The main difference, however, is the lower overall extinction efficiency of AS between 0.2 to 7 µm. This leads to a lower average acceleration and outflow velocity (especially during the earlier thermal pulses), even though we adopted a higher dust-to-gas ratio for AS ([FORMULA], instead of [FORMULA] for AC). As a consequence, the features in the density structure are closer to the star at a given time (compare Figs. 6 and 9). Also, the average density of the outflow is somewhat higher, and the phase shift between the fluctuations of gas and dust density are more pronounced. Due to the higher overall dust density, there is hardly any excess emission at [FORMULA] 60 and 100 µm in the example shown in Fig. 9.

In the following sections we will present a detailed comparison of the photometric properties derived from the sequences computed with amorphous carbon dust and with "astronomical" silicate dust, respectively.

4.3. Variation of emergent spectrum and surface brightness distribution during a thermal pulse cycle

In order to illustrate in more detail how the emergent spectral energy distribution changes during a typical thermal pulse cycle, we have chosen the pulse centered on [FORMULA] yrs as an example. The time-dependence of the mass loss rate during this thermal pulse is fully resolved in Fig. 10.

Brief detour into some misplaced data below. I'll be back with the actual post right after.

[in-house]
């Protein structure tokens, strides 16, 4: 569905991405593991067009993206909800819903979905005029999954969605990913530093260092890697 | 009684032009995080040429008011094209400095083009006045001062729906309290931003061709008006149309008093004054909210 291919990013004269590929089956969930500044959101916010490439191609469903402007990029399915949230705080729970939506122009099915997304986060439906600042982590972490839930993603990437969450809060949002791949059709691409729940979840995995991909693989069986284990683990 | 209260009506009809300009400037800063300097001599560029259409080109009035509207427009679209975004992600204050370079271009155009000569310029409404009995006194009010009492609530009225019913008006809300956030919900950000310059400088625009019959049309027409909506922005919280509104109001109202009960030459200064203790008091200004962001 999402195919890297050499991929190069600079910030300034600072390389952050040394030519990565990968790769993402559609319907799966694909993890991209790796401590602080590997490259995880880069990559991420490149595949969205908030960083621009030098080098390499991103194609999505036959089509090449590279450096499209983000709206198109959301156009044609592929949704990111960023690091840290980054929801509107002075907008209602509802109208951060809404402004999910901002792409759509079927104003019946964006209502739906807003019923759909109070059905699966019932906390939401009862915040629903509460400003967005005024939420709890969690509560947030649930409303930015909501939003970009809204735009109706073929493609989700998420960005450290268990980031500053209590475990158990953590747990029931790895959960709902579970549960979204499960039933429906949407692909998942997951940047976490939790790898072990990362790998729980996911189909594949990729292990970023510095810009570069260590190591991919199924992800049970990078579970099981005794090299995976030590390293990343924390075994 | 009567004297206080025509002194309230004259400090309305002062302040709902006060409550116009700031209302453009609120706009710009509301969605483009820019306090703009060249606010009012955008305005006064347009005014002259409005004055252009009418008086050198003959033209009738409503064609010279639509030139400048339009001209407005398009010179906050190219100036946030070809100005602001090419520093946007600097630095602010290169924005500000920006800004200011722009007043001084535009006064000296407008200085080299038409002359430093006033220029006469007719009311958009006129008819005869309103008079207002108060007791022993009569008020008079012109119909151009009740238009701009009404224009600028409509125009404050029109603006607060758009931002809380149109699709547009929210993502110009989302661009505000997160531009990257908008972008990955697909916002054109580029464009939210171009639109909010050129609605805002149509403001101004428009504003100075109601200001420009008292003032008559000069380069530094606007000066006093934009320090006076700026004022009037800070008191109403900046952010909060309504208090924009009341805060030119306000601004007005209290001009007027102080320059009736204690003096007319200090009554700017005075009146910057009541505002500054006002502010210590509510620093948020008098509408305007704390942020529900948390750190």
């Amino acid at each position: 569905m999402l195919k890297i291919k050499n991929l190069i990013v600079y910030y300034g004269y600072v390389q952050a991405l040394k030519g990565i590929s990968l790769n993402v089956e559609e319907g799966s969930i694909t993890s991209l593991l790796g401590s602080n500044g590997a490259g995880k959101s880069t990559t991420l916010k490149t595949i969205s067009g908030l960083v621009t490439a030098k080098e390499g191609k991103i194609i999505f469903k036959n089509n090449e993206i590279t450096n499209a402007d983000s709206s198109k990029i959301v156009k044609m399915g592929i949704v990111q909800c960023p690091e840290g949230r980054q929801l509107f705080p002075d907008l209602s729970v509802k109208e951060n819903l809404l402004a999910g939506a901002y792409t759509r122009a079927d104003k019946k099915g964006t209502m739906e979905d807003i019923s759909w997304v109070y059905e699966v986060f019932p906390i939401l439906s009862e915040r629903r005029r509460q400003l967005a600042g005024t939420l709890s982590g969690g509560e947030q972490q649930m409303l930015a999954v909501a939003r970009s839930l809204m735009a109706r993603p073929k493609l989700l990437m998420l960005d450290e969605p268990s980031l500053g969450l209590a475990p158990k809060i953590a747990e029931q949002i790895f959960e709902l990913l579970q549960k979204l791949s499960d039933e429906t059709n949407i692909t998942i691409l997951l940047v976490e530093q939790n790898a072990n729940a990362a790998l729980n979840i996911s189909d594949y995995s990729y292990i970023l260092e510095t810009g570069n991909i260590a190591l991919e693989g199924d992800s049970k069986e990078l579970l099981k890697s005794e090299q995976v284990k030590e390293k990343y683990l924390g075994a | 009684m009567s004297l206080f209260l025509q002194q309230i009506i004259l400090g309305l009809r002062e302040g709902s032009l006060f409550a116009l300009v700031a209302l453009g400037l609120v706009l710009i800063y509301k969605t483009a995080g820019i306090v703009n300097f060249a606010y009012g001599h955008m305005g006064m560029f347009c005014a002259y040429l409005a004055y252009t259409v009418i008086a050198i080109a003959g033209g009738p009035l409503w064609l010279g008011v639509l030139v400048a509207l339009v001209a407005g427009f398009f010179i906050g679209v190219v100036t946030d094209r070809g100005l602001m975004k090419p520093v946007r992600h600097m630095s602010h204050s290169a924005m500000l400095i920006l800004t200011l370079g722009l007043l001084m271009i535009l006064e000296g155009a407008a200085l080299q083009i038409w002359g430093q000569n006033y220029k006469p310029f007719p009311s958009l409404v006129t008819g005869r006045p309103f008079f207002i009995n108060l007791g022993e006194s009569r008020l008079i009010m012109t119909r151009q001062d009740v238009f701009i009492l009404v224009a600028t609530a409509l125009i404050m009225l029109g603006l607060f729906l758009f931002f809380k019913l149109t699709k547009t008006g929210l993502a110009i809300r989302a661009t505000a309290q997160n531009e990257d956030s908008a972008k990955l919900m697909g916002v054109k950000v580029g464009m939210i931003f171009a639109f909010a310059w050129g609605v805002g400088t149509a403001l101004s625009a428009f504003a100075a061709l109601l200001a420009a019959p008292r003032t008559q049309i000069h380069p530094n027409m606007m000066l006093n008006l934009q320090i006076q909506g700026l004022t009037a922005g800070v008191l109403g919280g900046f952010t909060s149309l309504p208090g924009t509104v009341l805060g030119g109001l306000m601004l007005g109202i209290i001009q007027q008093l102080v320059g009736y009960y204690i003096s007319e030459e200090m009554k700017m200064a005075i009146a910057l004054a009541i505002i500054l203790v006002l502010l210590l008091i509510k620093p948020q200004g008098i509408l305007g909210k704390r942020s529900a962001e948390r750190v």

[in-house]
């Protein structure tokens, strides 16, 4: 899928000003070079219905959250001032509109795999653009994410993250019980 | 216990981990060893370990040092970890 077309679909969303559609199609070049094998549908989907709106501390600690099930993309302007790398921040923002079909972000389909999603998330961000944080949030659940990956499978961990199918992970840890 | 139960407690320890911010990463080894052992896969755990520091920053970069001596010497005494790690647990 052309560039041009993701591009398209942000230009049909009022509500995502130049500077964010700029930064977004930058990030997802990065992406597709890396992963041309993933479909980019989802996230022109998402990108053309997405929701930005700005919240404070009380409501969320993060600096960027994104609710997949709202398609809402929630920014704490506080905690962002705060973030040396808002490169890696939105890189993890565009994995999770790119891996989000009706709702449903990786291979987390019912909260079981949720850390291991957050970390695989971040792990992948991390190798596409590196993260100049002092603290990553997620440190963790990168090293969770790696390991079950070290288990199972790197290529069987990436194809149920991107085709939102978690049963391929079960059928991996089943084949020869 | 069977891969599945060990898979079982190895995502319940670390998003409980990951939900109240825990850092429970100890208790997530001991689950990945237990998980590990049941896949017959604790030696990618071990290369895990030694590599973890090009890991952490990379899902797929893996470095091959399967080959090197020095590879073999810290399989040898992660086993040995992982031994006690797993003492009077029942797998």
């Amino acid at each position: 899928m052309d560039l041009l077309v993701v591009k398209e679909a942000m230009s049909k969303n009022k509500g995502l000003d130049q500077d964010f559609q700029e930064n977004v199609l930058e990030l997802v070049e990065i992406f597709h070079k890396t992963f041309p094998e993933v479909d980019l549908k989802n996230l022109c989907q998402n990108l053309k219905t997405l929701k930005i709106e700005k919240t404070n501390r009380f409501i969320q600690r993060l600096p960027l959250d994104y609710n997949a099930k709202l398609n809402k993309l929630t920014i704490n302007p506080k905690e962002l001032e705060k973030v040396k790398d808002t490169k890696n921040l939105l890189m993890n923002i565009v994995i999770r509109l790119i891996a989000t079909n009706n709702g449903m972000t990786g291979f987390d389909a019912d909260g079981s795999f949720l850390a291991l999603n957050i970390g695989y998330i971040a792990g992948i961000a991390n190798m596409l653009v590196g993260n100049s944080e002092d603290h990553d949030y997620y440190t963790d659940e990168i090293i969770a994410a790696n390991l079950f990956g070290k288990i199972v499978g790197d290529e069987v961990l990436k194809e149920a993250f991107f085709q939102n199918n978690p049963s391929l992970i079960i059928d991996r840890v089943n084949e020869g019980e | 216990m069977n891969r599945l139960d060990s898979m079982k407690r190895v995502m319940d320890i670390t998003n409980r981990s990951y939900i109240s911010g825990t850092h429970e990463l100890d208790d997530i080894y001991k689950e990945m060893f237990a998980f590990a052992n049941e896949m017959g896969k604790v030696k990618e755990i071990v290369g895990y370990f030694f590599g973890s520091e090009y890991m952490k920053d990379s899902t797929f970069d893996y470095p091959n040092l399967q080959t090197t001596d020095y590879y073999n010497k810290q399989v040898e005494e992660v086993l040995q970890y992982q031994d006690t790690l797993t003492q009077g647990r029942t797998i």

[FIGURE] Fig. 10. Close-up of Fig. 2, showing the temporal variation of the mass loss rate of our standard stellar model ([FORMULA]) during the `second' thermal pulse cycle, about 200 000 yrs before the end of the AGB evolution. For mass loss rates higher than [FORMULA] (upper dotted horizontal line) the dust condensation fraction is assumed to be 100% of the value given in the last row of Table 1, dropping smoothly to 1% of this value for mass loss rates below [FORMULA] (lower dotted horizontal line). The times labeled "1" to "10" (and "m") serve as reference points for the data shown in the following figures. The separation between two adjacent diamonds corresponds to 1000 yrs.

4.3.1. Model fluxes for carbon stars

For the "carbon star" model sequence computed with amorphous carbon dust, which has been described in detail in the previous sections, we have evaluated the emergent spectral energy distribution and the spatial distribution of the surface brightness as a function of time.

As this model runs through the `second' thermal pulse cycle, the emergent spectral energy distribution changes with time as illustrated in the upper panels of Fig. 11. At time [FORMULA] the SED corresponds to that of a steady state model with [FORMULA] K, [FORMULA] and [FORMULA]. About 15 000 years later (time [FORMULA]), the SED has shifted considerably toward shorter wavelengths. Beyond [FORMULA] 25 µm, however, the flux diminishes at a slower rate, leading to the development of a relative excess of emission in the IRAS pass bands centered on 60 and 100 µm. As was demonstrated above (Sects. 4.1.1, 4.1.2), this is characteristic of the presence of a detached dust shell. As mass loss resumes and replenishes the inner shell with hot dust, the spectral energy distribution gradually reddens and the flux maximum near 100 µm disappears. At time [FORMULA], about 64 000 years after time [FORMULA], the mass loss rate has reached its former value and the spectra at times [FORMULA] and [FORMULA] are practically indistinguishable.